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Today’s executives want their companies to be more innovative. They consume stacks of books and articles and attend conventions and courses on innovation, hoping to discover the elixir of success. They are impressed by the ability of comparatively young companies such as Google and Facebook to create and market breakthrough products and services. And they marvel at how some older companies — Apple, IBM, Procter & Gamble, 3M and General Electric, to name a few — reinvent themselves again and again. And they wonder, “How do these great companies do it?”
After studying innovation among 759 companies based in 17 major markets, researchers Gerard J. Tellis, Jaideep C. Prabhu and Rajesh K. Chandy found that corporate culture was a much more important driver of radical innovation than labor, capital, government or national culture.1 But for executives, that conclusion raises two more questions: First, what is an innovative corporate culture? And second, if you don’t have an innovative culture, is there any way you can build one? This article addresses both questions by offering a simple model of the key elements of an innovative culture, as well as a practical 360-degree assessment tool that managers can use to assess how conducive their organization’s culture is to innovation — and to see specific areas where their culture might be more encouraging to it.
Six Building Blocks of an Innovative Culture
An innovative culture rests on a foundation of six building blocks: resources, processes, values, behavior, climate and success. (See “The Six Building Blocks of an Innovative Culture.”) These building blocks are dynamically linked. For example, the values of the enterprise have an impact on people’s behaviors, on the climate of the workplace and on how success is defined and measured. Our culture of innovation model builds upon dozens of studies by numerous authors. (See “About the Research.”)
When it comes to fostering innovation, enterprises have generally given substantial attention to resources, processes and the measurement of success — the more easily measured, tools-oriented innovation building blocks. But companies have often given much less attention to the harder-to-measure, people-oriented determinants of innovative culture — values, behaviors and climate. Not surprisingly, most companies have also done a better job of managing resources, processes and measurement of innovation success than they have the more people-oriented innovation building blocks.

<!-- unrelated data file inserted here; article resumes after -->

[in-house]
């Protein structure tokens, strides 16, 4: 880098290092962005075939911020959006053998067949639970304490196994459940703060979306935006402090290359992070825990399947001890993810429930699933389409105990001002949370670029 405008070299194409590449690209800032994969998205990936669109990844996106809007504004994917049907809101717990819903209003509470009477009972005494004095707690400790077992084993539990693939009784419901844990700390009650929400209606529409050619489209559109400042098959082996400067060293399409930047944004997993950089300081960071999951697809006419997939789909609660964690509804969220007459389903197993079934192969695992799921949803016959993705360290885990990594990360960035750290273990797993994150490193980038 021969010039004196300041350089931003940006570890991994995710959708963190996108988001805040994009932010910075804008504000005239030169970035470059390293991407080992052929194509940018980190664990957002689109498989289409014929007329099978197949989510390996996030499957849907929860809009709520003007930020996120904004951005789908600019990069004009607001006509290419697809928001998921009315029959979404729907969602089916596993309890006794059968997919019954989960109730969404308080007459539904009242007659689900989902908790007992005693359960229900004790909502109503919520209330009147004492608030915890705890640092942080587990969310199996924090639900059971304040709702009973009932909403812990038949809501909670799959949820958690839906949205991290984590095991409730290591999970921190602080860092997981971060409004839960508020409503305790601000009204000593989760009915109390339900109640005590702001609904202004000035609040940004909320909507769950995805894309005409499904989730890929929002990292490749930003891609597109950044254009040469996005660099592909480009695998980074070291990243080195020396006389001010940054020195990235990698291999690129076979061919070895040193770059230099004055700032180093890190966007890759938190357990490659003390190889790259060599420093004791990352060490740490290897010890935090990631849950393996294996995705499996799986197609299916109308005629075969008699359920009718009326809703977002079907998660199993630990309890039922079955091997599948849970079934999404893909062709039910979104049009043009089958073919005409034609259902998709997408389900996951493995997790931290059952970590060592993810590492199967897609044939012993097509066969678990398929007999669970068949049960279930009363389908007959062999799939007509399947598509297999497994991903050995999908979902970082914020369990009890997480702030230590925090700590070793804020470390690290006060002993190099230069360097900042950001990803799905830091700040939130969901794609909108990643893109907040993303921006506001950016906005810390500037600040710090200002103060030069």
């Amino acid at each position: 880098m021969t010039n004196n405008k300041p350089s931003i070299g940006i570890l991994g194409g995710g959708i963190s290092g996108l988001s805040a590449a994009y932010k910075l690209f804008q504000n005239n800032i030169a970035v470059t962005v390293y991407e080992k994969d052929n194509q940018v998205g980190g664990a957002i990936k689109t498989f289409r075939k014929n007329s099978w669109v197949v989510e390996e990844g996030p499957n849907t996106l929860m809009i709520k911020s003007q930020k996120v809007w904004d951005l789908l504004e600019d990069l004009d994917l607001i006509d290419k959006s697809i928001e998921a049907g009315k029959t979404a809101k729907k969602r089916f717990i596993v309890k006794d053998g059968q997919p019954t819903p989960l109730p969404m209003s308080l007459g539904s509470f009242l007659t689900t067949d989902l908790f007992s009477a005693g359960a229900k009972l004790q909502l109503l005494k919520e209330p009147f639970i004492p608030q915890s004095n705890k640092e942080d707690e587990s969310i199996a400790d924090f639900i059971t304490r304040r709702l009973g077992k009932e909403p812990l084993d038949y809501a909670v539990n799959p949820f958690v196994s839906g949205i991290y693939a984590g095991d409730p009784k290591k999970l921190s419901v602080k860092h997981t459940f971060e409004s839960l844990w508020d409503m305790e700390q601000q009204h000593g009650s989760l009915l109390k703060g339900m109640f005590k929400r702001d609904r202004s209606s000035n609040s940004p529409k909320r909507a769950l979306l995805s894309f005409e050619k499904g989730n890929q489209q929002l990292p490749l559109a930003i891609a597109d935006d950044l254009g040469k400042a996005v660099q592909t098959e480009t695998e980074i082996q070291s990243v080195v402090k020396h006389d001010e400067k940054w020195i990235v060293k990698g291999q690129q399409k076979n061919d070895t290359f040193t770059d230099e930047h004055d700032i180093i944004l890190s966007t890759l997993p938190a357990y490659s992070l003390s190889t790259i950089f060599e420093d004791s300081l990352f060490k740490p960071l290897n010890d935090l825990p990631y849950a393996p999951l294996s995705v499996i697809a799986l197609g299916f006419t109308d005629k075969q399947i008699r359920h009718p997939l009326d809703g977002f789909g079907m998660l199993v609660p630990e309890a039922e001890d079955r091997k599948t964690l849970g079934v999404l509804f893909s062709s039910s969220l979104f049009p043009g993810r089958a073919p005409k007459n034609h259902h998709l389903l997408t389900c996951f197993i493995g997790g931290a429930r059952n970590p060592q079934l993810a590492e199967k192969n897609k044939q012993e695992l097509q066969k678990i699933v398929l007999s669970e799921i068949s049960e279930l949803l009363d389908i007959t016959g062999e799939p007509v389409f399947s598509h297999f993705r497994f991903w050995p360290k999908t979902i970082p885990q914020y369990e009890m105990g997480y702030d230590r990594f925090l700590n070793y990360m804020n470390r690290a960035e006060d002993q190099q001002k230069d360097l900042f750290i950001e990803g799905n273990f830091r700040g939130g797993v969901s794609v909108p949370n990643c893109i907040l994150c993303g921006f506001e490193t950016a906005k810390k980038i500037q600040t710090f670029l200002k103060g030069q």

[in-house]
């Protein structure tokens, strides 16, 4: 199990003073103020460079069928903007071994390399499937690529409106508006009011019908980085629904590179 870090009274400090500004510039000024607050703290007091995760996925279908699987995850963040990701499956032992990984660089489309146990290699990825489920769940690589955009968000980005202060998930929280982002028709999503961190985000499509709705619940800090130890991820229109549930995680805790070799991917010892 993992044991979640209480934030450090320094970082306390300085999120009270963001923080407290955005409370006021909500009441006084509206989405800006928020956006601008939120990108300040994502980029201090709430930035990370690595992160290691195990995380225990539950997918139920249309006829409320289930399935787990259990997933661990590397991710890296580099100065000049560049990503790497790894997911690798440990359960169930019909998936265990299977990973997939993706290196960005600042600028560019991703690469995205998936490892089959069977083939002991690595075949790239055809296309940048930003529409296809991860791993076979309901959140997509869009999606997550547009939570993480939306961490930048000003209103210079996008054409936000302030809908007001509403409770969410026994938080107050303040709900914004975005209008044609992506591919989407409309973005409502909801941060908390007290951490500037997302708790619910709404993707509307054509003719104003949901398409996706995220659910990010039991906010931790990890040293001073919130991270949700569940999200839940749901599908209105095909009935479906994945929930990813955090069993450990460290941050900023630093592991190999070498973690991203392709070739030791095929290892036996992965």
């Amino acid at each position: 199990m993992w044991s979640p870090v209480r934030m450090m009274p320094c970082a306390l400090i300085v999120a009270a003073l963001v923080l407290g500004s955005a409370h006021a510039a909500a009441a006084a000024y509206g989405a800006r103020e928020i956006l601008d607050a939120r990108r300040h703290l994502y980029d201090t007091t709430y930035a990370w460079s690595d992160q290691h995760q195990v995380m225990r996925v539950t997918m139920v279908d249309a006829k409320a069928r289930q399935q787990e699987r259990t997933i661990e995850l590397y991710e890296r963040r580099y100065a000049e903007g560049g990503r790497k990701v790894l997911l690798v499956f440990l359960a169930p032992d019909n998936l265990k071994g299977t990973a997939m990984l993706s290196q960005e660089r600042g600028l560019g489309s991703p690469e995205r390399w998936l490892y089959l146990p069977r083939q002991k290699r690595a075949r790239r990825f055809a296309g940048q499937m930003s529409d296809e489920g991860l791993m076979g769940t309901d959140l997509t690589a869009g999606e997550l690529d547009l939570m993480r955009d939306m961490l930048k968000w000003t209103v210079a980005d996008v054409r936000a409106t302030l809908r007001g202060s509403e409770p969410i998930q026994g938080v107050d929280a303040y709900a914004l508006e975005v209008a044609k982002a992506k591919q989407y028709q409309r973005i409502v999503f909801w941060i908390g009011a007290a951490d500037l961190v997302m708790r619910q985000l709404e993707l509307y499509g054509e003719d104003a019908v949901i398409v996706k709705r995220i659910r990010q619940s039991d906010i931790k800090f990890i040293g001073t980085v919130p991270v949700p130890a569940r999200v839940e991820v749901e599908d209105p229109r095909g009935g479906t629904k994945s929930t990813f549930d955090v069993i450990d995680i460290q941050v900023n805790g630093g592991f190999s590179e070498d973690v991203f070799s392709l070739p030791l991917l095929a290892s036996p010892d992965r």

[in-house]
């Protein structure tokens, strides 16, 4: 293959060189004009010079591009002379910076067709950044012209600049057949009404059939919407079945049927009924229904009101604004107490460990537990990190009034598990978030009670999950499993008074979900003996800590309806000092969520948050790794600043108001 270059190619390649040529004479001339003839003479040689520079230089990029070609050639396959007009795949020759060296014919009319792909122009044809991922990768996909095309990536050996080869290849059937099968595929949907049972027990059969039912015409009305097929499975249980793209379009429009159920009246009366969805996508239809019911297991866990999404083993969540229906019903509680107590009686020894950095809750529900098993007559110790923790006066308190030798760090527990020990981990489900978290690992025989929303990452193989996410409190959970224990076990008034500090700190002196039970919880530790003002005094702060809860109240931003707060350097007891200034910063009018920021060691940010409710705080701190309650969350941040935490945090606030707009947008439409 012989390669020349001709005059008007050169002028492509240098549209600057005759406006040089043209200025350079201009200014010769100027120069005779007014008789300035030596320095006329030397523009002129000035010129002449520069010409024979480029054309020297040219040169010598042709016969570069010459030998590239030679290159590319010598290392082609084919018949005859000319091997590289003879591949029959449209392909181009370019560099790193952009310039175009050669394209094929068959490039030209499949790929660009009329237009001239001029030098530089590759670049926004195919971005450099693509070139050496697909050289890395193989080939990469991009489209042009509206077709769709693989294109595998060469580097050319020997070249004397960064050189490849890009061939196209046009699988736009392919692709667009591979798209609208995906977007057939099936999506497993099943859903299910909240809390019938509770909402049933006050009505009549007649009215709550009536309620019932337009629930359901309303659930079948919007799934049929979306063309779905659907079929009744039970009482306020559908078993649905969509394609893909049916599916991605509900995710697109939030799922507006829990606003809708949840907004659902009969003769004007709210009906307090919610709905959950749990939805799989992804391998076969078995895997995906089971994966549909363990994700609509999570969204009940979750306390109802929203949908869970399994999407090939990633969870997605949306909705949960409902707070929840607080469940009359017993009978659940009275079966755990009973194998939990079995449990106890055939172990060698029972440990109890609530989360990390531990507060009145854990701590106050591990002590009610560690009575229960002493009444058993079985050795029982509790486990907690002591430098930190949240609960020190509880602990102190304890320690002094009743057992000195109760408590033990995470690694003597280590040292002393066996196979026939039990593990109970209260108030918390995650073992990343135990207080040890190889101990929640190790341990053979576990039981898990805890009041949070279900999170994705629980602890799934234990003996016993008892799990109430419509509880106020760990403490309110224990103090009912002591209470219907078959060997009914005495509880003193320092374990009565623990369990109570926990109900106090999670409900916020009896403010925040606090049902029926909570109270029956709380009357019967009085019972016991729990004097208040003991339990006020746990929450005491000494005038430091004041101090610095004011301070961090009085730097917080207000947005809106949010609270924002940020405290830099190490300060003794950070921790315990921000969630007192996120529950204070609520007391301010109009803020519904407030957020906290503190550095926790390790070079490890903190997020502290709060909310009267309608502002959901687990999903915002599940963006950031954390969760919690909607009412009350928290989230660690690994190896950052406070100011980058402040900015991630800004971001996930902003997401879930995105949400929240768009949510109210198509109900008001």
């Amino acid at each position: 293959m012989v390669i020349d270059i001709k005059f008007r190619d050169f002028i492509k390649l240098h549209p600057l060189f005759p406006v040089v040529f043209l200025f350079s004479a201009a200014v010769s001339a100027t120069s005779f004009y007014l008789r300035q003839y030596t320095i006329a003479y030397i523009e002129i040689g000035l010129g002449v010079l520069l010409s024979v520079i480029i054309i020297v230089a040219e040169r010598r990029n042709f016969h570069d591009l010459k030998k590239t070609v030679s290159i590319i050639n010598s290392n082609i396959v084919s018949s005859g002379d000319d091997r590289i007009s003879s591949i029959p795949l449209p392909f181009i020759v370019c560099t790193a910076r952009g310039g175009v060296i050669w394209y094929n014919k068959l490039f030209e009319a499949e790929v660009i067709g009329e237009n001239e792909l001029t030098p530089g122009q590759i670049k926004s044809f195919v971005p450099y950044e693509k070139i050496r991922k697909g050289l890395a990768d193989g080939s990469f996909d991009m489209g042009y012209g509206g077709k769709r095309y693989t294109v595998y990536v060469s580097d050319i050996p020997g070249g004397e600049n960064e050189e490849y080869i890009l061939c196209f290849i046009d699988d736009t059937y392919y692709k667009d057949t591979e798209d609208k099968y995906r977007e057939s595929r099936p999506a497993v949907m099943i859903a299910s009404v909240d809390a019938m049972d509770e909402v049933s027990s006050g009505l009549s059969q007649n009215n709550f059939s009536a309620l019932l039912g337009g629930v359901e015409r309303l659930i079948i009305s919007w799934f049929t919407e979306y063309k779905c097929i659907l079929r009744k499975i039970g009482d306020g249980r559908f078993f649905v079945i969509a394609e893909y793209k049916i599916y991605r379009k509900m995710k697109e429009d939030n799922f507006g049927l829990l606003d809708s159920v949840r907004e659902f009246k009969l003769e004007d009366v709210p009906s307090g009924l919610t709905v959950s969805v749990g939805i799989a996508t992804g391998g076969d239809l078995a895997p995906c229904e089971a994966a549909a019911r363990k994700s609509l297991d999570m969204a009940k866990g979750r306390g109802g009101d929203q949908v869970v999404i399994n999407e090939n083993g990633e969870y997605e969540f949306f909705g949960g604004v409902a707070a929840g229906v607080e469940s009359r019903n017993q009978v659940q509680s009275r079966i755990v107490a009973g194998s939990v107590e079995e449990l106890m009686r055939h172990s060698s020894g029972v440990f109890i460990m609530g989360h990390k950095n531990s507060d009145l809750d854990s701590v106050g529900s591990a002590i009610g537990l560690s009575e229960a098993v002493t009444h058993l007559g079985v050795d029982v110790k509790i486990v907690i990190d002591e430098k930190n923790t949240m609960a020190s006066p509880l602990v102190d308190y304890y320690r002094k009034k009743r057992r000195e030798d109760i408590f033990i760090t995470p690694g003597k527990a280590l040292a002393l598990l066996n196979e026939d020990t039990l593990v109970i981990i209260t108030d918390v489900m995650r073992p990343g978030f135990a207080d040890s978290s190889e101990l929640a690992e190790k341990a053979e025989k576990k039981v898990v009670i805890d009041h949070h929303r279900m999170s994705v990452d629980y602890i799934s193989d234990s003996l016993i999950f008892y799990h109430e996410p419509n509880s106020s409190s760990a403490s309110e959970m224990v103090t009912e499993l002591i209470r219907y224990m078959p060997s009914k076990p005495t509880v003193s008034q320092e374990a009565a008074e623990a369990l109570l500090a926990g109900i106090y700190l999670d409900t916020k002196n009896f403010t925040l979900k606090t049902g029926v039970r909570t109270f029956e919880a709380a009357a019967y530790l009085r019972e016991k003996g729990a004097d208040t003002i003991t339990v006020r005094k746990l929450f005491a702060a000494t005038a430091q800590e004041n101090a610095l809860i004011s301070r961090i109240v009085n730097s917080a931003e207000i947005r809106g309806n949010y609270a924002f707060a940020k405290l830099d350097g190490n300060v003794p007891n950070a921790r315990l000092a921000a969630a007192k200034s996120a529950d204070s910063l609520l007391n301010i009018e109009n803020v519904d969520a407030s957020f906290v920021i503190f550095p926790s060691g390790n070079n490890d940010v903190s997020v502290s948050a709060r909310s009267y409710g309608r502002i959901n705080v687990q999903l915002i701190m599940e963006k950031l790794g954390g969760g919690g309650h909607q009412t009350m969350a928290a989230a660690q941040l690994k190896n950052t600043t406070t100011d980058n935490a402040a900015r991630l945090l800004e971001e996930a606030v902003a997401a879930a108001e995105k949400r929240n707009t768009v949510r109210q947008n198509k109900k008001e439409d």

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1. G.J. Tellis, J.C. Prabhu and R.K. Chandy, “Radical Innovation Across Nations: The Preeminence of Corporate Culture,” Journal of Marketing 73, no. 1 (January 2009): 3-23.
2. D. Rock, “Managing With the Brain in Mind,” Strategy + Business no. 56 (autumn 2009).
3. S. Thomke and A. Nimgade, “IDEO Product Development,” Harvard Business School case 9-600-143 (Boston: Harvard Business School Publishing, 2007).
4. J. Rao, “W.L. Gore: Culture of Innovation,” Babson College case BAB698 (Babson Park, Massachusetts: Babson College, 2012).
5. Jim Lavoie, Rite-Solutions’ founder and CEO, was awarded the 2012 Harvard Business Review/McKinsey M-Prize for Management Innovation. For more information on the company, see H. Rao and D. Hoyt, “Rite-Solutions: Mavericks Unleashing the Quiet Genius of Employees,” Stanford Graduate School of Business case HR-27 (Stanford, California; Stanford Graduate School of Business, 2006).
6. J. Rao, “Speaking the Lingua Franca of Innovation,” IESE Insight no. 14 (third quarter 2012): 13-19.
7. Confirmatory factor analysis revealed that 16 out of the 18 factors were reliable at 0.7 or above; the other two were above 0.6. A complete item analysis showed that item discrimination was 0.3 and above.
8. J. Katzenbach and A. Harshak, “Stop Blaming Your Culture,” Strategy + Business no. 62 (spring 2011).
i. See C.M. Christensen, S.D. Anthony and E.A. Roth, “Seeing What’s Next: Using the Theories of Innovation to Predict Industry Change” (Boston: Harvard Business School Press, 2004); E.H. Schein, “The Corporate Culture Survival Guide” (San Francisco: Jossey-Bass, 2009); G. Hofstede, “Culture and Organizations: Software of the Mind” (New York: McGraw-Hill, 1991); G. Hofstede, “Attitudes, Values and Organizational Culture: Disentangling the Concepts,” Organization Studies 19, no. 3 (May 1998): 477-493; C. O’Reilly, “Corporations, Culture, and Commitment: Motivation and Social Control in Organizations,” California Management Review 31, no. 4 (summer 1989): 9-25; D. Denison, “What Is the Difference Between Organizational Culture and Organizational Climate?,” Academy of Management Review 21, no. 3 (July 1996): 619-654; and Tellis, “Radical Innovation.”